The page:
Yeah. Diagnosis versus label, that's great that Nicole said, because, yeah, diagnosis, and again, parents don't force that person to diagnose your child, to be that, because you can do that sometimes. Some people just give up, it's like, whatever, I'll sign that paper so you can leave me alone. And now, okay, you have to live with this. If you think about any labels that may have been put on you as a kid, as a teenager, how constricting were they? You have to think about that, and when you label someone, or you want to be labeled as traumatized, or whatever that psychological term is, how are you, how are you? Able to rise above. Rise above it.

Yeah, you're boxed in at that point. It's not just that's a part of who you are that becomes your identity, that's all of who you are. But could it ever work for the positive? Would you say that you were labeled in school as a leader, as a straight-A student? Would you say that it worked for the positive on the whole, but there were still some ramifications too? I don't think it was as much of a label that was applied to me.

It was not even a diagnosis, because we don't diagnose people who are doing well. But I think it was more based on achievements, that I was achieving this, achieving that, but volunteering here, showing up for things that other people are like, I'm not going to that. Right.

I don't have time for that. And I would show up. It was like, yeah, so this weekend we need some volunteers. I remember this one situation where, because I was in scouts, and so we would learn how to march and things like that.

And there was also, kind of like what we have here, the... The Boy Scouts? Not Boy Scouts, but we have a program teaching them how to be in the military and all that. Oh, ROTC. ROTC, yeah.

My mind just went blank on it. I got you, got you. We had something similar to that. I was not in that program, but nobody volunteered. So I was there, and I showed up and I said, I'll do it. And they said, okay, well, we're going to teach you how to march, and this has to be a very slow march, you have to kick your heels as you march and all that. And so another guy was there who was in the program, and together we did it, and we were able to lead that parade.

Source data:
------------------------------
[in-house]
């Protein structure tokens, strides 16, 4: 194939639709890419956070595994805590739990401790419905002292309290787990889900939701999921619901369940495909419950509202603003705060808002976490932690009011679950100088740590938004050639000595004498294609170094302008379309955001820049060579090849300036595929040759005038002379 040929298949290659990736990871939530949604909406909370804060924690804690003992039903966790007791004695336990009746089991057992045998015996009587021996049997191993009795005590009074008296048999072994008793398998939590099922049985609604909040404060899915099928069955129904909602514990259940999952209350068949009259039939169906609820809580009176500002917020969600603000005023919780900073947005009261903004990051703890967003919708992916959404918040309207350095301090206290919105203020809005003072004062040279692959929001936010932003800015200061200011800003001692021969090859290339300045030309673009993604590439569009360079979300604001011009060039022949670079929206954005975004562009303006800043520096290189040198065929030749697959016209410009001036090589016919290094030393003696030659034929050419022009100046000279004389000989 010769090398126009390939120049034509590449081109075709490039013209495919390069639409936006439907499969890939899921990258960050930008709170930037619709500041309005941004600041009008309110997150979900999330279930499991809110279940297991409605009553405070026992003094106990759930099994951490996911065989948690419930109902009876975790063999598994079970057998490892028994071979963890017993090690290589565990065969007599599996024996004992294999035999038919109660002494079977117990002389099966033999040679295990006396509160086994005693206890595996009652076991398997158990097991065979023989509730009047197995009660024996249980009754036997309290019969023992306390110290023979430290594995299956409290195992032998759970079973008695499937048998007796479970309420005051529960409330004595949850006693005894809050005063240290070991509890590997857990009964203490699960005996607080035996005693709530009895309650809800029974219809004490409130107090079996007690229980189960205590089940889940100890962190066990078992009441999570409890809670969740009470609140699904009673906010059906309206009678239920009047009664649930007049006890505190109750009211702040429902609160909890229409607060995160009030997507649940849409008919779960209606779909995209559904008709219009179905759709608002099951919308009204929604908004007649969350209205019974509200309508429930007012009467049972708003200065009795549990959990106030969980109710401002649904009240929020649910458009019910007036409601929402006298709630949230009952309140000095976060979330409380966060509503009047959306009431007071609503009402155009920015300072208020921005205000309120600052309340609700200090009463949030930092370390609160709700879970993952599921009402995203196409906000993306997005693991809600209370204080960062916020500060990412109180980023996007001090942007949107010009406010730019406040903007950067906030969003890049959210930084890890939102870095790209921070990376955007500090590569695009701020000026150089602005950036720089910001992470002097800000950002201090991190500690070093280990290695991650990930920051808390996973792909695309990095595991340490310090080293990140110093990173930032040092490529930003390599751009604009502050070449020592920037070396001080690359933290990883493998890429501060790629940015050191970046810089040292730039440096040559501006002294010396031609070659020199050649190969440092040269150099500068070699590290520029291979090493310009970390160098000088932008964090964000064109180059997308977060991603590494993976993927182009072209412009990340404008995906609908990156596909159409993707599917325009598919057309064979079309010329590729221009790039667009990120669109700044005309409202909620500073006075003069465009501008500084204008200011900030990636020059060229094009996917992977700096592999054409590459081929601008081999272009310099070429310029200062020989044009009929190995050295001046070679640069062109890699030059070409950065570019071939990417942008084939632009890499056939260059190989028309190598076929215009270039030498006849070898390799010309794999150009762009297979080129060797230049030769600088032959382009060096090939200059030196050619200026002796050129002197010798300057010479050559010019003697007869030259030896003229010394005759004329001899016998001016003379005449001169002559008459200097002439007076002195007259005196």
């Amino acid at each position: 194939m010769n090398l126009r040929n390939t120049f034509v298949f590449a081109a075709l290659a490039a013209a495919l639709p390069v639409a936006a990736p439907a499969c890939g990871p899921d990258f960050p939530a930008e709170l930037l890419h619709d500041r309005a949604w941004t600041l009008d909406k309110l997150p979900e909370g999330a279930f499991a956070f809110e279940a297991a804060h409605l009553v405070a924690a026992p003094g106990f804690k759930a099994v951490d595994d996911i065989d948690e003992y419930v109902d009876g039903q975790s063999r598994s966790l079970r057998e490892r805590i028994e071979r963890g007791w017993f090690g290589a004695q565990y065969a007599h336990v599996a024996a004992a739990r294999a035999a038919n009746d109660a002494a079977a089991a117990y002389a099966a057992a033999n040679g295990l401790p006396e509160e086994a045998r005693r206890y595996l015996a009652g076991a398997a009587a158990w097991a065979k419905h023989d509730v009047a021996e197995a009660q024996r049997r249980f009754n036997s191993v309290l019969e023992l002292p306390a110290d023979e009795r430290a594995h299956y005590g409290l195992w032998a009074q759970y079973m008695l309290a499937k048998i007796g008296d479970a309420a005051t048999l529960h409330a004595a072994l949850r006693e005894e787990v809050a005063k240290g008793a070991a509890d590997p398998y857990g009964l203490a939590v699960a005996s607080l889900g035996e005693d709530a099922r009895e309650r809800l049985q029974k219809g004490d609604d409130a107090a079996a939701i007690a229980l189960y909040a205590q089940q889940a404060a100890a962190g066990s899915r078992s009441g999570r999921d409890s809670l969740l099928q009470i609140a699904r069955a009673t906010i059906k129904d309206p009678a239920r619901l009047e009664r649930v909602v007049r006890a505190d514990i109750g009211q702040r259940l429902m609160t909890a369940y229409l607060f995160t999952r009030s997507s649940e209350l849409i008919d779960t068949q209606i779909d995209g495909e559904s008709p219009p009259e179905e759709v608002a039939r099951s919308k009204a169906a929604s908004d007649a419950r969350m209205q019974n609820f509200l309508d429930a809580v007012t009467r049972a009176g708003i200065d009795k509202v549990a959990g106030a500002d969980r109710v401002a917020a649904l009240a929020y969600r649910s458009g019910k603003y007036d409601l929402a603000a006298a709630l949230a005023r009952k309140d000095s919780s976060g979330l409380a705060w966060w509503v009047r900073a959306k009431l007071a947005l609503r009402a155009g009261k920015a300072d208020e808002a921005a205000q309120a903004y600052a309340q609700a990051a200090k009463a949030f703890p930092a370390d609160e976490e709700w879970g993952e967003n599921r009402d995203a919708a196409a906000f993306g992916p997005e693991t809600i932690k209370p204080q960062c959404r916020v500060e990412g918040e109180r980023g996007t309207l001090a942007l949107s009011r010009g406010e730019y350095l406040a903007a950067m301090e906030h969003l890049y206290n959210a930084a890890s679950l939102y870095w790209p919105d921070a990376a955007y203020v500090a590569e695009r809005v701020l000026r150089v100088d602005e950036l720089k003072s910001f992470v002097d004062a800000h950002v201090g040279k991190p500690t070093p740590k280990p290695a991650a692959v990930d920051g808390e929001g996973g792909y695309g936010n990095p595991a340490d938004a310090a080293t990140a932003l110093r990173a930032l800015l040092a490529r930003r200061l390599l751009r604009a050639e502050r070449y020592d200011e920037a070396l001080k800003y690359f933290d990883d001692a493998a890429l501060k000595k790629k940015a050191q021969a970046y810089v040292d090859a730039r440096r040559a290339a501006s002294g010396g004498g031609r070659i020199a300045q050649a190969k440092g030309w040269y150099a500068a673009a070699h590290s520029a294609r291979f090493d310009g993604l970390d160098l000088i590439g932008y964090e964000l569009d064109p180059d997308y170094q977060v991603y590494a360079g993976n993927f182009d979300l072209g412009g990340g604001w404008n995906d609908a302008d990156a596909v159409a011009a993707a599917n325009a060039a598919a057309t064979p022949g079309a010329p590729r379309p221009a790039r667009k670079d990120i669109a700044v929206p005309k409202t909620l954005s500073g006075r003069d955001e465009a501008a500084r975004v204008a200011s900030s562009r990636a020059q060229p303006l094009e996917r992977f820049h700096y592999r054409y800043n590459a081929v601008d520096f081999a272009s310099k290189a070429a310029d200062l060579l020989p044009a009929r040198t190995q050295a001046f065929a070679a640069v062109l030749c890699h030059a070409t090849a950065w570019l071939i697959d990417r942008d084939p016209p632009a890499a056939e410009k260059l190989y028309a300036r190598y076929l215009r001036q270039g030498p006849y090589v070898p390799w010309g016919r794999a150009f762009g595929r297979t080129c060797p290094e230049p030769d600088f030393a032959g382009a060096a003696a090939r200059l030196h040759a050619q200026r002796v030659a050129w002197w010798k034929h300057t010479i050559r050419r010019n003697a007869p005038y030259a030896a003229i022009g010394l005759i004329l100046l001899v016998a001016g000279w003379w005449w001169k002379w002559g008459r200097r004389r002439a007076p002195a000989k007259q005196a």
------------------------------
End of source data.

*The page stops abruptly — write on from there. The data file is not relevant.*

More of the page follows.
And it's like, I shouldn't be doing this, but since I showed up and actually learned and practiced, I'm doing it. And I had a uniform, I had everything, and we had learned how to salute. I mean, it was all kind of crazy. And you enjoyed it.

Yeah. Maybe that's an example of something you were talking about, where someone from the outside could look and say, well, he had that foisted on him, he had a put on him, so he had a lot of pressure to succeed. But it's like, no, I actually wanted that. I had to show up after school, I had to be there, I had to march as other kids were making fun of it. And then when the day came, and it was a big to-do, it's like some big government leader who was coming and was going to be at the school and do the inspection, I'm up there in the front. You were the one. And a few years later, I'm the head boy.

So it's all adds up. But I want us to kind of focus a little bit more, because I think the response we're getting is that people want to hear on this topic of trauma, because that is the negative label that is being thrown about and applied and even self-applied. But trauma is something so much more than just, I had a difficult time. Yes, something happened to me, and now I'm struggling with it. There's a neuroscience to it.